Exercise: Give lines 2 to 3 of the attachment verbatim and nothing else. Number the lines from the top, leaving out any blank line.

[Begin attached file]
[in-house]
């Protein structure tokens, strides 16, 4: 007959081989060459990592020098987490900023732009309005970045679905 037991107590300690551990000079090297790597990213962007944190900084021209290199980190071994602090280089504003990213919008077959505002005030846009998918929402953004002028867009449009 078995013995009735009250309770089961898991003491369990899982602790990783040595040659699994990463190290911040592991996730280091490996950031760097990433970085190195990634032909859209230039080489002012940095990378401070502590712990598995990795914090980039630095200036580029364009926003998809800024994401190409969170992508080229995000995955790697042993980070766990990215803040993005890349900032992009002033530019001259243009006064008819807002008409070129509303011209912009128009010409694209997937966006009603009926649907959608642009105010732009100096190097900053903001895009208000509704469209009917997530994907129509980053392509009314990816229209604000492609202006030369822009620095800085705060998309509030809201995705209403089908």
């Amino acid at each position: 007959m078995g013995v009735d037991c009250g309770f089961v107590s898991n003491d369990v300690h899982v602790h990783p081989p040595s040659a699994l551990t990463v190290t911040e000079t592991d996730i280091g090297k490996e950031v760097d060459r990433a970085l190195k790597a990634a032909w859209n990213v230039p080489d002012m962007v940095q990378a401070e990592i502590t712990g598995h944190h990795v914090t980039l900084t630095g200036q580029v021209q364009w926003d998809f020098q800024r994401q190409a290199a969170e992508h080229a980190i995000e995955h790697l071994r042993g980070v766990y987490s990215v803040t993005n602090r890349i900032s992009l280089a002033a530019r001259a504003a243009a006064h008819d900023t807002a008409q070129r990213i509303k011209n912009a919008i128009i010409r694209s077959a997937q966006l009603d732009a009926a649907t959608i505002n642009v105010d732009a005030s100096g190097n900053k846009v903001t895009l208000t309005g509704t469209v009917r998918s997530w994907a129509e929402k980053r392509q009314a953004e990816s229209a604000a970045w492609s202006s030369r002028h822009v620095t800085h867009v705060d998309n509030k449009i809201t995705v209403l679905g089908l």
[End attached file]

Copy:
């Protein structure tokens, strides 16, 4: 007959081989060459990592020098987490900023732009309005970045679905 037991107590300690551990000079090297790597990213962007944190900084021209290199980190071994602090280089504003990213919008077959505002005030846009998918929402953004002028867009449009 078995013995009735009250309770089961898991003491369990899982602790990783040595040659699994990463190290911040592991996730280091490996950031760097990433970085190195990634032909859209230039080489002012940095990378401070502590712990598995990795914090980039630095200036580029364009926003998809800024994401190409969170992508080229995000995955790697042993980070766990990215803040993005890349900032992009002033530019001259243009006064008819807002008409070129509303011209912009128009010409694209997937966006009603009926649907959608642009105010732009100096190097900053903001895009208000509704469209009917997530994907129509980053392509009314990816229209604000492609202006030369822009620095800085705060998309509030809201995705209403089908």
């Amino acid at each position: 007959m078995g013995v009735d037991c009250g309770f089961v107590s898991n003491d369990v300690h899982v602790h990783p081989p040595s040659a699994l551990t990463v190290t911040e000079t592991d996730i280091g090297k490996e950031v760097d060459r990433a970085l190195k790597a990634a032909w859209n990213v230039p080489d002012m962007v940095q990378a401070e990592i502590t712990g598995h944190h990795v914090t980039l900084t630095g200036q580029v021209q364009w926003d998809f020098q800024r994401q190409a290199a969170e992508h080229a980190i995000e995955h790697l071994r042993g980070v766990y987490s990215v803040t993005n602090r890349i900032s992009l280089a002033a530019r001259a504003a243009a006064h008819d900023t807002a008409q070129r990213i509303k011209n912009a919008i128009i010409r694209s077959a997937q966006l009603d732009a009926a649907t959608i505002n642009v105010d732009a005030s100096g190097n900053k846009v903001t895009l208000t309005g509704t469209v009917r998918s997530w994907a129509e929402k980053r392509q009314a953004e990816s229209a604000a970045w492609s202006s030369r002028h822009v620095t800085h867009v705060d998309n509030k449009i809201t995705v209403l679905g089908l």